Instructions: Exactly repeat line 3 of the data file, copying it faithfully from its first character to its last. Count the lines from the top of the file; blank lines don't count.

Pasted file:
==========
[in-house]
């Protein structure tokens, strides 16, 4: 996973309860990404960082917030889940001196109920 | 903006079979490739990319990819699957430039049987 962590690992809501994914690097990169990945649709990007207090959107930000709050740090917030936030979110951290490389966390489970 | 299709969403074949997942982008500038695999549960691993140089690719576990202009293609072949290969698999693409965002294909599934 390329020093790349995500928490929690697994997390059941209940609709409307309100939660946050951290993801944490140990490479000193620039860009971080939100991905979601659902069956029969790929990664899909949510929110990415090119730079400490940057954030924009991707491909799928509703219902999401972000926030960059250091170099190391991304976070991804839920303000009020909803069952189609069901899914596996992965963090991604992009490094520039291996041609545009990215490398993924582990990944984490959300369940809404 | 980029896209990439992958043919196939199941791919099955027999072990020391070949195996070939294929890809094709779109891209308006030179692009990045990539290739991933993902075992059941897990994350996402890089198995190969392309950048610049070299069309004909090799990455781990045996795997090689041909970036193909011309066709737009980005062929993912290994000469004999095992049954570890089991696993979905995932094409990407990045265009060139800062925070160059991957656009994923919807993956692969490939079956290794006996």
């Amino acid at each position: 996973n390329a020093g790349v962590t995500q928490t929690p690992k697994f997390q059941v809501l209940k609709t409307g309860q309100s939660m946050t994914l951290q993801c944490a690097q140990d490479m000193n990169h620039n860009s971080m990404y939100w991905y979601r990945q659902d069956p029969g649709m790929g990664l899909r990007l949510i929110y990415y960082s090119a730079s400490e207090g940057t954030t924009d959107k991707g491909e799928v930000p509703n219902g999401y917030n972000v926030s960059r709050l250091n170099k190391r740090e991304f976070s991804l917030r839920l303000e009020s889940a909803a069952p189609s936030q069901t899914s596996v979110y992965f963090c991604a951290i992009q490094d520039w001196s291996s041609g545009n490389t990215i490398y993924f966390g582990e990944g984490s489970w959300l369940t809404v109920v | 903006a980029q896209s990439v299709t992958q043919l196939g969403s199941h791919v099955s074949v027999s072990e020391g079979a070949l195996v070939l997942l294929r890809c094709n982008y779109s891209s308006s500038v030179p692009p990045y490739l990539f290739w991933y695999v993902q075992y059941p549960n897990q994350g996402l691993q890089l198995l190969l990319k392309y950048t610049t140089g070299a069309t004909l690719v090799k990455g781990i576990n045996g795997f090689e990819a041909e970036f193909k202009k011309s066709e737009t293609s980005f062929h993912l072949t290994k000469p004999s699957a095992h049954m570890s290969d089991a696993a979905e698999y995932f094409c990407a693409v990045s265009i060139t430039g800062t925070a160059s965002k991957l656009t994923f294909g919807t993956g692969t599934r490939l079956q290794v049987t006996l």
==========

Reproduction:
């Amino acid at each position: 996973n390329a020093g790349v962590t995500q928490t929690p690992k697994f997390q059941v809501l209940k609709t409307g309860q309100s939660m946050t994914l951290q993801c944490a690097q140990d490479m000193n990169h620039n860009s971080m990404y939100w991905y979601r990945q659902d069956p029969g649709m790929g990664l899909r990007l949510i929110y990415y960082s090119a730079s400490e207090g940057t954030t924009d959107k991707g491909e799928v930000p509703n219902g999401y917030n972000v926030s960059r709050l250091n170099k190391r740090e991304f976070s991804l917030r839920l303000e009020s889940a909803a069952p189609s936030q069901t899914s596996v979110y992965f963090c991604a951290i992009q490094d520039w001196s291996s041609g545009n490389t990215i490398y993924f966390g582990e990944g984490s489970w959300l369940t809404v109920v | 903006a980029q896209s990439v299709t992958q043919l196939g969403s199941h791919v099955s074949v027999s072990e020391g079979a070949l195996v070939l997942l294929r890809c094709n982008y779109s891209s308006s500038v030179p692009p990045y490739l990539f290739w991933y695999v993902q075992y059941p549960n897990q994350g996402l691993q890089l198995l190969l990319k392309y950048t610049t140089g070299a069309t004909l690719v090799k990455g781990i576990n045996g795997f090689e990819a041909e970036f193909k202009k011309s066709e737009t293609s980005f062929h993912l072949t290994k000469p004999s699957a095992h049954m570890s290969d089991a696993a979905e698999y995932f094409c990407a693409v990045s265009i060139t430039g800062t925070a160059s965002k991957l656009t994923f294909g919807t993956g692969t599934r490939l079956q290794v049987t006996l």